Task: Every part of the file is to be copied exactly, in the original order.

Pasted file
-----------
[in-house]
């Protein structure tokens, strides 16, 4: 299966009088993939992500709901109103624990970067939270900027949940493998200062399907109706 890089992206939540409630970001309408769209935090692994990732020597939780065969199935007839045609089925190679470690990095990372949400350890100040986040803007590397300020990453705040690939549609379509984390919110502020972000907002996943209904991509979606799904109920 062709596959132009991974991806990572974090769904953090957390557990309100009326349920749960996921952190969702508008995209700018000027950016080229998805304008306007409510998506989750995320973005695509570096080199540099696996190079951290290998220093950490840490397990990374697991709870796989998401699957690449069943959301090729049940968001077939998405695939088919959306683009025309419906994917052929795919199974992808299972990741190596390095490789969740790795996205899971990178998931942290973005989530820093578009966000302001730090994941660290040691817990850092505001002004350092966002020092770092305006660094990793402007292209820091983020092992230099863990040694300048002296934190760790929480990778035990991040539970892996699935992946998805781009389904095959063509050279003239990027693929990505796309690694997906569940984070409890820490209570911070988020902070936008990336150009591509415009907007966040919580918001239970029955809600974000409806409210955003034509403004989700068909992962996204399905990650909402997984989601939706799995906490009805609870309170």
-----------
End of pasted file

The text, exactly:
[in-house]
């Protein structure tokens, strides 16, 4: 299966009088993939992500709901109103624990970067939270900027949940493998200062399907109706 890089992206939540409630970001309408769209935090692994990732020597939780065969199935007839045609089925190679470690990095990372949400350890100040986040803007590397300020990453705040690939549609379509984390919110502020972000907002996943209904991509979606799904109920 062709596959132009991974991806990572974090769904953090957390557990309100009326349920749960996921952190969702508008995209700018000027950016080229998805304008306007409510998506989750995320973005695509570096080199540099696996190079951290290998220093950490840490397990990374697991709870796989998401699957690449069943959301090729049940968001077939998405695939088919959306683009025309419906994917052929795919199974992808299972990741190596390095490789969740790795996205899971990178998931942290973005989530820093578009966000302001730090994941660290040691817990850092505001002004350092966002020092770092305006660094990793402007292209820091983020092992230099863990040694300048002296934190760790929480990778035990991040539970892996699935992946998805781009389904095959063509050279003239990027693929990505796309690694997906569940984070409890820490209570911070988020902070936008990336150009591509415009907007966040919580918001239970029955809600974000409806409210955003034509403004989700068909992962996204399905990650909402997984989601939706799995906490009805609870309170």